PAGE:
Thursday, July 12, 2018

Gorges State Park: Visitor Center to Bearwallow Falls (Blog Hike #698)


Trails: Visitor Center, Bearwallow Valley, and Bearwallow Falls Trails
Hike Location: Gorges State Park
Geographic Location: east of Cashiers, NC
Length: 1.9 miles
Difficulty: 6/10 (Moderate)
Last Hiked: June 2018
Overview: An out-and-back featuring Bearwallow Valley Overlook and Bearwallow Falls.

Directions to the trailhead: From Cashiers, take US 64 east 10 miles to SR 281 and turn right on SR 281.  Drive SR 281 south 0.9 miles to the park entrance on the left.  Turn left to enter the park.  Drive the main park road to the Visitor Center, and park in the large paved lot in front of the Visitor Center.

The hike: For my general comments on Gorges State Park, see the previous hike.  While many of the trails at Gorges State Park explore the Jocassee Gorge’s rugged backcountry, this short hike connects two of the park’s frontcountry sites: the Visitor Center and Bearwallow Falls.  As such, this hike is probably the park’s easiest hike.  Nevertheless, this hike does not skimp too much on scenery: it passes a scenic valley overlook and leads to an overlook of Bearwallow Falls, a 50-foot moderate-volume cascading waterfall.
Visitor Center trailhead
            Start at the Visitor Center trailhead, which is located on the southeast corner of the parking lot or just north of the Visitor Center.  An information kiosk with trail map, bench, and sign mark this trailhead.  The gravel trail enters the woods and in less than 200 feet reaches a signed trail intersection.  The option going right ends at the park’s amphitheater, so you need to turn sharply left to head for the overlooks and Bearwallow Falls.
            Marked with orange plastic triangles, the trail crosses the park road before passing through a relatively low area where short wooden boardwalks carry you over seasonally wet soil.  Next the trail climbs slightly to pass under some high-voltage power lines, a reminder of the Duke Energy operations nearby.  For no obvious reason the trail’s name changes from the Visitor Center Connector to the Bearwallow Valley Trail here, and the blazes change from orange plastic triangles to red plastic triangles.
Entering the power line corridor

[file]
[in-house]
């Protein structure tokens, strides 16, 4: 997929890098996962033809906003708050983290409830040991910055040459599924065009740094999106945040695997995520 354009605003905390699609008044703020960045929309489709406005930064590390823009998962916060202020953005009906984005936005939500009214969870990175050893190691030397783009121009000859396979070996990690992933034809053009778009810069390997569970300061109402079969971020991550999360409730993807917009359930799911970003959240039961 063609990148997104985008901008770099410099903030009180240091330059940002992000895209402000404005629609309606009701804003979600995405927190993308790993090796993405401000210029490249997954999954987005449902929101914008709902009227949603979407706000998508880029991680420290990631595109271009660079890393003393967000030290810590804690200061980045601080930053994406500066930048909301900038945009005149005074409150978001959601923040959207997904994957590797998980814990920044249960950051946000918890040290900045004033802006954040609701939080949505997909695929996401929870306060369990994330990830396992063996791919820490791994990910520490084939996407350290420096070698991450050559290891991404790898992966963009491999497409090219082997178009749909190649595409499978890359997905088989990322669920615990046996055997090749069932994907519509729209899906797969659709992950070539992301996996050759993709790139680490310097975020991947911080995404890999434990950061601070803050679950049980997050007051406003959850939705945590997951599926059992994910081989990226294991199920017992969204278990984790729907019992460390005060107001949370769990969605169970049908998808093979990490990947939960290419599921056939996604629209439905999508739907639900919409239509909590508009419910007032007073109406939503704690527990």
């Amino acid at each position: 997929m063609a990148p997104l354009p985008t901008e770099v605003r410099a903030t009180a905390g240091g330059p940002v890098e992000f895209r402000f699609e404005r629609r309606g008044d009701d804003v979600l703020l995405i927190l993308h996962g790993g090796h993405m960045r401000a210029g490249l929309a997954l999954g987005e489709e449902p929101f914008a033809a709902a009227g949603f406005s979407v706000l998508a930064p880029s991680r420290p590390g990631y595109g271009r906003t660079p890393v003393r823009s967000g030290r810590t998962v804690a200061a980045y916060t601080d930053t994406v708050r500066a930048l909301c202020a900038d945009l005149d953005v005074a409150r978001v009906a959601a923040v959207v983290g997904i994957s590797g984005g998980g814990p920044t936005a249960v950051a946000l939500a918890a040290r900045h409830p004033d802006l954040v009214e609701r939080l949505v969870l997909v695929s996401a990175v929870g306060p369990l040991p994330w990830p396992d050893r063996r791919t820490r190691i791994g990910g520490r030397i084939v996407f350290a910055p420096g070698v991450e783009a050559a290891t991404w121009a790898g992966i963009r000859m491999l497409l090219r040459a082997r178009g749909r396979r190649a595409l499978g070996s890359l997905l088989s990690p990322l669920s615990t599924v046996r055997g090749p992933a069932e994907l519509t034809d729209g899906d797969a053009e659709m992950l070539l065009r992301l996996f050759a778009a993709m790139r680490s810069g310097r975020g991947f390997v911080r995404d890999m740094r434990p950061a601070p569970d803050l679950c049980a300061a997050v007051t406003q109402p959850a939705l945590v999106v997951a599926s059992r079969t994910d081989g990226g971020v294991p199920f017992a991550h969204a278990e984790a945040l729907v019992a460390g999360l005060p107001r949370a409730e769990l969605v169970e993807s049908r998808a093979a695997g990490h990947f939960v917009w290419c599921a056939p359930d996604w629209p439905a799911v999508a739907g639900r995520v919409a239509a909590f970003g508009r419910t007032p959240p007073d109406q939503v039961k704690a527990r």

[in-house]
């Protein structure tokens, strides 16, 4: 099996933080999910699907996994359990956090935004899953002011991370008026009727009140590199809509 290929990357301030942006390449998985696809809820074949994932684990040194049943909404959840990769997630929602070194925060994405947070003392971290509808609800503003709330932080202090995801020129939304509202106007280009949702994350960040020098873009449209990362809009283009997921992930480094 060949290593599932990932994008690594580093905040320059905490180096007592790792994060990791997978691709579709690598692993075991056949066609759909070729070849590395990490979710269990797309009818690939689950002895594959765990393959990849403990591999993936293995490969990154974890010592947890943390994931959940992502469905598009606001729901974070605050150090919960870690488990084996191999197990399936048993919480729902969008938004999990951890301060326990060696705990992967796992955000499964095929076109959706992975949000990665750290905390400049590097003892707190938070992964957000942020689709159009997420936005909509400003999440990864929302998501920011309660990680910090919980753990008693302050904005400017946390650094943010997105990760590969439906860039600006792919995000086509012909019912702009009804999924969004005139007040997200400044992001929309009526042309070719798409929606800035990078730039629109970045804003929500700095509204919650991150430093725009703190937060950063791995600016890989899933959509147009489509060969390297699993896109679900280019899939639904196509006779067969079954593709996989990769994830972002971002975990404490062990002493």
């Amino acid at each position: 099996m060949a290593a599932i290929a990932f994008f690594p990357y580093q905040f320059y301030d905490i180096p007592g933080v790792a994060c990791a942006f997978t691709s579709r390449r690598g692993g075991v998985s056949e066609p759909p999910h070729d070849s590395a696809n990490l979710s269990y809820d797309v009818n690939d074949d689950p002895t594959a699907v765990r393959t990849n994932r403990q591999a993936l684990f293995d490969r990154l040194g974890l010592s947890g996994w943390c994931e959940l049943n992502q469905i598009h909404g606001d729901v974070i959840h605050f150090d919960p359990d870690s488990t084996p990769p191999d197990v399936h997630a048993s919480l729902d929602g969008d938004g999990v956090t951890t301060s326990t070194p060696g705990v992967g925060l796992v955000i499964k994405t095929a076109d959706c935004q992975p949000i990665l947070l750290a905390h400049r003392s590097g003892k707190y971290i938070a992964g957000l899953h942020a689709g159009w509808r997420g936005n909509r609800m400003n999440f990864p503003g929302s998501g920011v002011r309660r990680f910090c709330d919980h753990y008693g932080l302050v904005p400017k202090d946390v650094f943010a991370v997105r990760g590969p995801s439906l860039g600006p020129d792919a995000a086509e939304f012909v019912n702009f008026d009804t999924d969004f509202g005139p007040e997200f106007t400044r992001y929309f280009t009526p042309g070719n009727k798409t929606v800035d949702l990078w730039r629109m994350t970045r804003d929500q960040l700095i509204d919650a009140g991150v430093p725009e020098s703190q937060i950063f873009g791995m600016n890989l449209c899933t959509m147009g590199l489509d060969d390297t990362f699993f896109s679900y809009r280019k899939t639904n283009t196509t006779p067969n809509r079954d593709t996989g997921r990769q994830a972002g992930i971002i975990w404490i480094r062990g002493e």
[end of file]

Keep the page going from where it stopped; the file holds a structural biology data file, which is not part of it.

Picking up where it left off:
At 0.25 miles, you reach the wooden platform that is the Bearwallow Valley Overlook.  While the power lines considerably mar the south-facing view, there is quite a bit to see from here.  Chestnut Mountain looms in the foreground below you, and both Lake Keowee and Lake Jocassee can be seen well below you beyond the mountain.
Bearwallow Valley Overlook
            Past the overlook, the trail treads over a brief level section with a knob rising to your left before beginning the descent toward Bearwallow Falls.  A trail reroute takes you down a set of moderately steep switchbacks to reach a signed intersection with the Picnic Connector Trail, which is marked with white plastic triangles.  Turn right to keep heading for Bearwallow Falls.
            At 0.6 miles, you reach the Bearwallow Picnic Shelter, which features a nice stone and wood structure, an information kiosk, a restroom building, and a drinking fountain.  Walk northeast across the blacktop parking lot to find the signed Upper Bearwallow Falls Trailhead where the Bearwallow Falls Trail begins.  Note that you can reach this parking lot by driving the park’s loop road clockwise from the Visitor Center if you wanted to shorten this hike.
Upper Bearwallow Falls Trailhead
            Marked with blue plastic triangles, the Bearwallow Falls Trail comprises the last leg in our hike to Bearwallow Falls.  After crossing the park road, the steep descending switchbacks begin.  Benches placed at strategic points beside the trail make attractive places to sit and catch your breath on your way back up.
Bearwallow Falls
            Just shy of 1 mile, the Bearwallow Falls Trail ends at the overlook for Bearwallow Falls.  Bearwallow Falls is a 50-foot cascade waterfall in Bearwallow Creek, but only the lower portion of the cascade is visible from this overlook.  An interesting interpretive sign describes the area’s geology, and a partially obstructed view down the mountain opens up to the southeast.  The trail ends at this overlook, so after admiring the waterfall you have to retrace your steps to the Visitor Center to complete the hike.  While you are here, the Visitor Center is worth a few minutes of your time: it contains interesting exhibits about rainfall and its effects on the Jocassee Gorges.

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